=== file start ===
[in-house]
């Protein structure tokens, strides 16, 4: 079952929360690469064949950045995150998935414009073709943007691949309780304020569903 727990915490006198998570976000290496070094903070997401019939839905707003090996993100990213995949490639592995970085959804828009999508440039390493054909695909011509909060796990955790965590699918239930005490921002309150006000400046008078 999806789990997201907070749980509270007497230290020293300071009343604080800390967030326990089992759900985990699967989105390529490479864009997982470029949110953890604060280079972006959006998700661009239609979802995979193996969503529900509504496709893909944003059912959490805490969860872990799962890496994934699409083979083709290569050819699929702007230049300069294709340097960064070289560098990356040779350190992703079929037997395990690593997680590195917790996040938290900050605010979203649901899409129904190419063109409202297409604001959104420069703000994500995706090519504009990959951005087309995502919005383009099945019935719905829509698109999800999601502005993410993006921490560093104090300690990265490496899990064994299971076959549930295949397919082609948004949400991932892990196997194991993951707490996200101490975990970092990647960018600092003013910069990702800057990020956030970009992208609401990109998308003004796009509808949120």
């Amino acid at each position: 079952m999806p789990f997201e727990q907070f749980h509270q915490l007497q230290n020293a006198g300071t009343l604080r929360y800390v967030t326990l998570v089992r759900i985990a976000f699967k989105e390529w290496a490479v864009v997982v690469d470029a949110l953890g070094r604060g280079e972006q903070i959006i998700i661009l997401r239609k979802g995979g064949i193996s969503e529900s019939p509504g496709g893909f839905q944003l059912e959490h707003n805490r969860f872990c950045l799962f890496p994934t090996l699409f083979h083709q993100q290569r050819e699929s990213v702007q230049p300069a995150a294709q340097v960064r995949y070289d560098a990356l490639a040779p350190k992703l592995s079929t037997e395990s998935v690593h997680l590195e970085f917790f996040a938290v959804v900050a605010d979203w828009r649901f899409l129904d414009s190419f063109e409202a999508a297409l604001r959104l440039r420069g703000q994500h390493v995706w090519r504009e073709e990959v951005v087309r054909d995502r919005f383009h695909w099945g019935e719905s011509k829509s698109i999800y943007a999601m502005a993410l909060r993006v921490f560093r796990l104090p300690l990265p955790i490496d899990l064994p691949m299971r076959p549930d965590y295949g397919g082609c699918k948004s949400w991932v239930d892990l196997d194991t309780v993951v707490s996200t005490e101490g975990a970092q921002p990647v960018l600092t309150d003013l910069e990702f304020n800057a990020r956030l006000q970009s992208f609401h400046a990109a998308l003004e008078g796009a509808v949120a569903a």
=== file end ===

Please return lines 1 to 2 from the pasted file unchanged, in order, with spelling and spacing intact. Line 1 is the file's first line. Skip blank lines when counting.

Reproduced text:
[in-house]
């Protein structure tokens, strides 16, 4: 079952929360690469064949950045995150998935414009073709943007691949309780304020569903 727990915490006198998570976000290496070094903070997401019939839905707003090996993100990213995949490639592995970085959804828009999508440039390493054909695909011509909060796990955790965590699918239930005490921002309150006000400046008078 999806789990997201907070749980509270007497230290020293300071009343604080800390967030326990089992759900985990699967989105390529490479864009997982470029949110953890604060280079972006959006998700661009239609979802995979193996969503529900509504496709893909944003059912959490805490969860872990799962890496994934699409083979083709290569050819699929702007230049300069294709340097960064070289560098990356040779350190992703079929037997395990690593997680590195917790996040938290900050605010979203649901899409129904190419063109409202297409604001959104420069703000994500995706090519504009990959951005087309995502919005383009099945019935719905829509698109999800999601502005993410993006921490560093104090300690990265490496899990064994299971076959549930295949397919082609948004949400991932892990196997194991993951707490996200101490975990970092990647960018600092003013910069990702800057990020956030970009992208609401990109998308003004796009509808949120």